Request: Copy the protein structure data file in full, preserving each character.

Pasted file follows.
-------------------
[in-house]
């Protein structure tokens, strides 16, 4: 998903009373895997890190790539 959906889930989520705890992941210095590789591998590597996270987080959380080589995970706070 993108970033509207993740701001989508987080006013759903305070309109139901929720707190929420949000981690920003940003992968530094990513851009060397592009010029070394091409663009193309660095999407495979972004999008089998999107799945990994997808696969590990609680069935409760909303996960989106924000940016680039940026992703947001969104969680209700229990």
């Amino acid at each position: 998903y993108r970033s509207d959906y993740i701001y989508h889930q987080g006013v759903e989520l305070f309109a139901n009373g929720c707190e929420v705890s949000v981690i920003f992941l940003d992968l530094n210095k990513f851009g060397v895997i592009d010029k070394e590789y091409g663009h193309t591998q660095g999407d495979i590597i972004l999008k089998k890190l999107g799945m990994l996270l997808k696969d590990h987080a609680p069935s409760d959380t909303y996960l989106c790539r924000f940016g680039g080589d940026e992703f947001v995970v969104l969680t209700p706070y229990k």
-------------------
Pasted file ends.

[in-house]
């Protein structure tokens, strides 16, 4: 998903009373895997890190790539 959906889930989520705890992941210095590789591998590597996270987080959380080589995970706070 993108970033509207993740701001989508987080006013759903305070309109139901929720707190929420949000981690920003940003992968530094990513851009060397592009010029070394091409663009193309660095999407495979972004999008089998999107799945990994997808696969590990609680069935409760909303996960989106924000940016680039940026992703947001969104969680209700229990």
């Amino acid at each position: 998903y993108r970033s509207d959906y993740i701001y989508h889930q987080g006013v759903e989520l305070f309109a139901n009373g929720c707190e929420v705890s949000v981690i920003f992941l940003d992968l530094n210095k990513f851009g060397v895997i592009d010029k070394e590789y091409g663009h193309t591998q660095g999407d495979i590597i972004l999008k089998k890190l999107g799945m990994l996270l997808k696969d590990h987080a609680p069935s409760d959380t909303y996960l989106c790539r924000f940016g680039g080589d940026e992703f947001v995970v969104l969680t209700p706070y229990k």